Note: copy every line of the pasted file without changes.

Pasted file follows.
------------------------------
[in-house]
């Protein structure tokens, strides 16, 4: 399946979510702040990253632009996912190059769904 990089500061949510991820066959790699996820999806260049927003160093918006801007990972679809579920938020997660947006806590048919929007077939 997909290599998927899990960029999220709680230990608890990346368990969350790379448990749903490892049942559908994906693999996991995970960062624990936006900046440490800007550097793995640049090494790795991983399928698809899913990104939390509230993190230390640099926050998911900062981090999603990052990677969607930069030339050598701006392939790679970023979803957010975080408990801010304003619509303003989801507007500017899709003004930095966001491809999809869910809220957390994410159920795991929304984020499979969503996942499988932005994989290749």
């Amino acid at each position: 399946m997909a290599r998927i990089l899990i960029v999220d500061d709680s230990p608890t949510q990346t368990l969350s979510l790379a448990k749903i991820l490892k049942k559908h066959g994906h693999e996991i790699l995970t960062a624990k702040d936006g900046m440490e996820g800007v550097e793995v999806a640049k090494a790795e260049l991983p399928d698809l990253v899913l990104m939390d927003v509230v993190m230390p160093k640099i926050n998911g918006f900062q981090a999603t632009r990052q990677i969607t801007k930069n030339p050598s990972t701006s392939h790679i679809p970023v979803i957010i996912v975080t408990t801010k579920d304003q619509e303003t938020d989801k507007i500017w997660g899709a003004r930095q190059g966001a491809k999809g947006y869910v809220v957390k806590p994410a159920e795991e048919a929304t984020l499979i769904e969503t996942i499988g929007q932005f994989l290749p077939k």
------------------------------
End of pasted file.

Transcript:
[in-house]
């Protein structure tokens, strides 16, 4: 399946979510702040990253632009996912190059769904 990089500061949510991820066959790699996820999806260049927003160093918006801007990972679809579920938020997660947006806590048919929007077939 997909290599998927899990960029999220709680230990608890990346368990969350790379448990749903490892049942559908994906693999996991995970960062624990936006900046440490800007550097793995640049090494790795991983399928698809899913990104939390509230993190230390640099926050998911900062981090999603990052990677969607930069030339050598701006392939790679970023979803957010975080408990801010304003619509303003989801507007500017899709003004930095966001491809999809869910809220957390994410159920795991929304984020499979969503996942499988932005994989290749």
């Amino acid at each position: 399946m997909a290599r998927i990089l899990i960029v999220d500061d709680s230990p608890t949510q990346t368990l969350s979510l790379a448990k749903i991820l490892k049942k559908h066959g994906h693999e996991i790699l995970t960062a624990k702040d936006g900046m440490e996820g800007v550097e793995v999806a640049k090494a790795e260049l991983p399928d698809l990253v899913l990104m939390d927003v509230v993190m230390p160093k640099i926050n998911g918006f900062q981090a999603t632009r990052q990677i969607t801007k930069n030339p050598s990972t701006s392939h790679i679809p970023v979803i957010i996912v975080t408990t801010k579920d304003q619509e303003t938020d989801k507007i500017w997660g899709a003004r930095q190059g966001a491809k999809g947006y869910v809220v957390k806590p994410a159920e795991e048919a929304t984020l499979i769904e969503t996942i499988g929007q932005f994989l290749p077939k």